Speaking of an uneven playing field. The CSRD, which only applies to large companies, is quite challenging. Small companies can still operate somewhat under the radar and employ cheap labor in Bangladesh, so to speak. Does that not give them an advantage?
‘In the short term it does, but in doing so those small companies also miss the opportunity to learn and develop competencies for something they will eventually have to do anyway. It is indeed shooting oneself in the foot to see this as a benefit. And to be quite honest: those small players are usually not serious competitors for the big concerns. A collective of these small parties might be, but in the medium term they lose that advantage.’

Does better collaboration necessarily mean that companies will outsource more to other parties in the chain?
‘On the one hand, it is about integration of elements, such as linking inventory systems. But indeed: you do not have to keep everything in-house. Sometimes other parties can do things better than you and then you outsource it for a fee. Now everyone tries to optimize for themselves at the lowest possible cost, but it can be done so much more effectively at chain level. It is in the DNA of entrepreneurs to want to do things themselves, but the days of every man or woman for him or herself, are over. Horizontal cooperation specifically is still really in its infancy, also because parties are afraid to share data with their competitors, whether through a third party or not. The concern is whether they can trust that competitor.
There are, of course, challenges. The debate around privacy and cybersecurity is related. Over time, we need data sovereignty. Developments such as Web 3.0 require wallets, putting individuals in control of their own data. Certain parties in the chain, such as supply chain financiers, may become very large and indispensable, giving them a somewhat more dominant role, while others will become more dependent. We will have to deal with that changing balance of power very wisely and responsibly. Since this really is about a systemic change, there is also the question of whether small players will have sufficient opportunity to catch on. It is much easier for large organizations to bear the development costs required for innovations to achieve better cooperation. To create a level playing field, you have to ensure that the small players also have access to it eventually. Because certain techniques for example become cheaper and standardize through scalability. This does require smaller parties to do more to coordinate and standardize their systems. So far it is not happening at great speed, but I do expect it to happen.’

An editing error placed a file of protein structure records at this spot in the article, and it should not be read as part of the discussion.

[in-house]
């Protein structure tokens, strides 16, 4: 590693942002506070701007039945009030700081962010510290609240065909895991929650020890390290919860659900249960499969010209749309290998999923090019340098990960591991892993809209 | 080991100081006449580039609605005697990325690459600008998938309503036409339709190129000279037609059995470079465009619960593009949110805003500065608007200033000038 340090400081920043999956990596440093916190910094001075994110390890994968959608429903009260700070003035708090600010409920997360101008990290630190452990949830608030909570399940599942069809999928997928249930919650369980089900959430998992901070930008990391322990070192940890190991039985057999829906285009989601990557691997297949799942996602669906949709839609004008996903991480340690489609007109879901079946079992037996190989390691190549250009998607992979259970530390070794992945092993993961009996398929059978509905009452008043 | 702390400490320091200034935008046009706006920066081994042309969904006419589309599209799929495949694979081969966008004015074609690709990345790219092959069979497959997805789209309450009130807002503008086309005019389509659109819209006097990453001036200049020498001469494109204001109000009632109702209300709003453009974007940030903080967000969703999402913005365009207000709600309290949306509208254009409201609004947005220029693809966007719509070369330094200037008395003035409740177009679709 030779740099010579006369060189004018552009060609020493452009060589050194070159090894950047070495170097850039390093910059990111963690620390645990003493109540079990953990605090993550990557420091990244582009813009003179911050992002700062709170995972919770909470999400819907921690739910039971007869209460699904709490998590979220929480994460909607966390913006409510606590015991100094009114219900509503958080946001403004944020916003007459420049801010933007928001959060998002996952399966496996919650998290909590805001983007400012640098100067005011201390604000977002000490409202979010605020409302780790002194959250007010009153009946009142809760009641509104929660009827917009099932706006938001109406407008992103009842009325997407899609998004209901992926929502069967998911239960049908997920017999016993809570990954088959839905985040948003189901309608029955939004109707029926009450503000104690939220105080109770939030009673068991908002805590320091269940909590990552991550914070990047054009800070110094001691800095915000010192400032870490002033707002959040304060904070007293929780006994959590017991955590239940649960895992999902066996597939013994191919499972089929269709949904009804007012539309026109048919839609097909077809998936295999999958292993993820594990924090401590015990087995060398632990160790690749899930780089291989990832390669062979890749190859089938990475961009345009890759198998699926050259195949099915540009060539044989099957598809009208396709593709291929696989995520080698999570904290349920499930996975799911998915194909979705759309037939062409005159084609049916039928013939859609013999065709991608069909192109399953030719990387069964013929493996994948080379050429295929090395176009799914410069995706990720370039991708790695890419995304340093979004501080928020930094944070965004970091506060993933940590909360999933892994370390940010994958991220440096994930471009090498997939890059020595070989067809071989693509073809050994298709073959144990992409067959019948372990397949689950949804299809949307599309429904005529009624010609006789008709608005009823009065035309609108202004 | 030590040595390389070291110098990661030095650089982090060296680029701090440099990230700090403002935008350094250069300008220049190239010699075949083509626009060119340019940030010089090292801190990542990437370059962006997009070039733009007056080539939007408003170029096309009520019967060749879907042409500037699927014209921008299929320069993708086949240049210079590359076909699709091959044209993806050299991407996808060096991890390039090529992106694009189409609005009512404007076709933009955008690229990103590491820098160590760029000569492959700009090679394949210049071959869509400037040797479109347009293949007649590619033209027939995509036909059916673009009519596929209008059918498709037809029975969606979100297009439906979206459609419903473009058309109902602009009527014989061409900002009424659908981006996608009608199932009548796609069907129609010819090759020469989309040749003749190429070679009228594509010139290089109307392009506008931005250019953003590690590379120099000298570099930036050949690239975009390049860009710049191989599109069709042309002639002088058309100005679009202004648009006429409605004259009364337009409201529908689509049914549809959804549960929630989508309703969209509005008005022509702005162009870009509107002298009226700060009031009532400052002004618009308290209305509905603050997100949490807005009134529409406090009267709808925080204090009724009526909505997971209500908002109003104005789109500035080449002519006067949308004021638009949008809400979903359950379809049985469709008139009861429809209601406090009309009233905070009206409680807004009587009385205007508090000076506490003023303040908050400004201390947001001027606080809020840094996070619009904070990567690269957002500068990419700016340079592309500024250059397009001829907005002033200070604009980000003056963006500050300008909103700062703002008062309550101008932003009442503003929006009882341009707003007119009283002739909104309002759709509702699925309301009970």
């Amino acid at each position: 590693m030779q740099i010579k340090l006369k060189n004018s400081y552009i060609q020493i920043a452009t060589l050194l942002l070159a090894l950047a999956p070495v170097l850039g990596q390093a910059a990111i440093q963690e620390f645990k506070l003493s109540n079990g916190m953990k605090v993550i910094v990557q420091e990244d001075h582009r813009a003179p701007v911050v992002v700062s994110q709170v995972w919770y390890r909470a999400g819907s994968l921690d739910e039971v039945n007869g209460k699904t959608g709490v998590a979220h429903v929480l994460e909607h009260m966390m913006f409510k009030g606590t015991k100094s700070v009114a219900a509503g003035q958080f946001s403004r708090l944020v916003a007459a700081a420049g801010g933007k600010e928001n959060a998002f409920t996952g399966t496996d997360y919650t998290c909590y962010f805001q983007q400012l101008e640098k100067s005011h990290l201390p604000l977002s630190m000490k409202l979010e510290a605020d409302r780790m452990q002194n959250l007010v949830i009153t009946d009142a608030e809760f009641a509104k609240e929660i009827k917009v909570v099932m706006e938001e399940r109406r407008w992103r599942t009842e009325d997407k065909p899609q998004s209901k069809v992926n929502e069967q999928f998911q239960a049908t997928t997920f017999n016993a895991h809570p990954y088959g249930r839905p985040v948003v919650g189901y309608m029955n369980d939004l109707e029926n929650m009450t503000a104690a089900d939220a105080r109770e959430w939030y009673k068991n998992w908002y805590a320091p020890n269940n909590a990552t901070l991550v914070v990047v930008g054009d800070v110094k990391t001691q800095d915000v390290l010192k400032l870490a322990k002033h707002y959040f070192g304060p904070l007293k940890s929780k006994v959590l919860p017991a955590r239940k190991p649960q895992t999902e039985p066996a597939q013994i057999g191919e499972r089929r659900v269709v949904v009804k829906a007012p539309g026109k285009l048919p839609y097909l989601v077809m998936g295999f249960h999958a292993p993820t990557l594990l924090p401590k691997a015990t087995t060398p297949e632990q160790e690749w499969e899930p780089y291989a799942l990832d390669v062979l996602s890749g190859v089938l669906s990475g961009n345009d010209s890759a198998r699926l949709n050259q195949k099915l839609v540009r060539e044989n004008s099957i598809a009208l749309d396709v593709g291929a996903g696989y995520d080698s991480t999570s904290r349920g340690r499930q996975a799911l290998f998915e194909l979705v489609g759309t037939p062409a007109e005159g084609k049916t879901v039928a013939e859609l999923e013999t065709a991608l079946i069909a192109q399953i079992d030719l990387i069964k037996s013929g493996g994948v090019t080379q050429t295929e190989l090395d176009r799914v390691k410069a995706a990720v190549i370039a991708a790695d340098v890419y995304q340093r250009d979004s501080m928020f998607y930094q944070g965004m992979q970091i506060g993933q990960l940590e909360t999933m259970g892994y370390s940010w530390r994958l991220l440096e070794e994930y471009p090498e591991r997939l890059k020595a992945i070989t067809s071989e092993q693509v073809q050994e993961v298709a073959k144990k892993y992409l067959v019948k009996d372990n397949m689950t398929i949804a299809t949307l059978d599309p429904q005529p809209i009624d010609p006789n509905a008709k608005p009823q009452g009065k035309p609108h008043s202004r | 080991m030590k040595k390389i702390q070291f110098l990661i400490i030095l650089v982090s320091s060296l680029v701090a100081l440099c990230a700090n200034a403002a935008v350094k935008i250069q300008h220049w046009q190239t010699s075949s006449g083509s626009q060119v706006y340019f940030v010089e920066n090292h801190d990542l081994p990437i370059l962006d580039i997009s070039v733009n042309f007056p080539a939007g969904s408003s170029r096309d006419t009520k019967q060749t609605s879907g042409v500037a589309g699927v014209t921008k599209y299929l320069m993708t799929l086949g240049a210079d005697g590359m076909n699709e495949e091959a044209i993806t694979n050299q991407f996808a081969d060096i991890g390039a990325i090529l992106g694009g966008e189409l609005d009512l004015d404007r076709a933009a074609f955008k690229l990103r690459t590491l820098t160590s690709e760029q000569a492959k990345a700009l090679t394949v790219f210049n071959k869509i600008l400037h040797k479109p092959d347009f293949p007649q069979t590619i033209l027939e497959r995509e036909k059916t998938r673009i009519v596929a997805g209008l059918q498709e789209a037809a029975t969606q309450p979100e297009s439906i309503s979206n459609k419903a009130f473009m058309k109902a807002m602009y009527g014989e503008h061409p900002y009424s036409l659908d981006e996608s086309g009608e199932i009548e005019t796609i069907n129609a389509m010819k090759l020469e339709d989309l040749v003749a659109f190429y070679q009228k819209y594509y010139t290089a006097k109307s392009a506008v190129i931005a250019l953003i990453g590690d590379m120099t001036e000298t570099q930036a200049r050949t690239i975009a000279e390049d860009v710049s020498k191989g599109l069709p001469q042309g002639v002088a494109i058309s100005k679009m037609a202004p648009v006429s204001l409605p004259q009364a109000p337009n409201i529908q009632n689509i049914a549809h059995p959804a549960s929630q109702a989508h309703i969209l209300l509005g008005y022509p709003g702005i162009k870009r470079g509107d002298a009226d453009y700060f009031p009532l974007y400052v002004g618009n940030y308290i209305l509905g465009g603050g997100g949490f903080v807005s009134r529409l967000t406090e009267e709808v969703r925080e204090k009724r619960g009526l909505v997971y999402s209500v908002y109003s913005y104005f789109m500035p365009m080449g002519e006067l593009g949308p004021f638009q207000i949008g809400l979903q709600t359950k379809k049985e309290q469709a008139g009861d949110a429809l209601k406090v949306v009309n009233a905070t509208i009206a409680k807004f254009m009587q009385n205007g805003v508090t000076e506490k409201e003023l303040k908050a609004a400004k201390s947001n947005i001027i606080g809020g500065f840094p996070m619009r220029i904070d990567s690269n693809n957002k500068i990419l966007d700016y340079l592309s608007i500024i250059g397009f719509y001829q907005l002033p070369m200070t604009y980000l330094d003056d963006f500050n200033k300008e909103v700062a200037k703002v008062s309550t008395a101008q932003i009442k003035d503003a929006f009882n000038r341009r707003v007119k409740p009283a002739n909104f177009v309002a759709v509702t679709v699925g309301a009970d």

Does the margin pressure on the supply chain make it more difficult or easier for a newcomer to enter the market?
‘New entrants in fact have an advantage because they can do everything differently right away. Existing companies are more burdened with the legacy of past activities, processes, assets and personnel. That makes it much harder to transform. The real challenge is how to deal with disruptive technologies and new entrants as an existing party. Ultimately, optimizing the supply chain is not enough. Other business models are also needed. Because of the factors I already mentioned, the margin pressure and global supply, the time when companies could make good money just by selling and/or distributing goods is basically over. They get much less value in return for what they create and must look for other ways to increase their resilience and responsiveness to the market and achieve continuity.
New services will need to be introduced and new business models will emerge, such as from ownership to usage. That also requires a lot from the supply chain in which so much has been invested already. You have to know which parts a product contains, keep an eye on how long they have lasted, know where the end product is... This is something you could think about with all parties in the chain in a much broader, more creative and radical way than is currently the case. Better chain cooperation and new business models can go hand in hand. That is what I like about it.’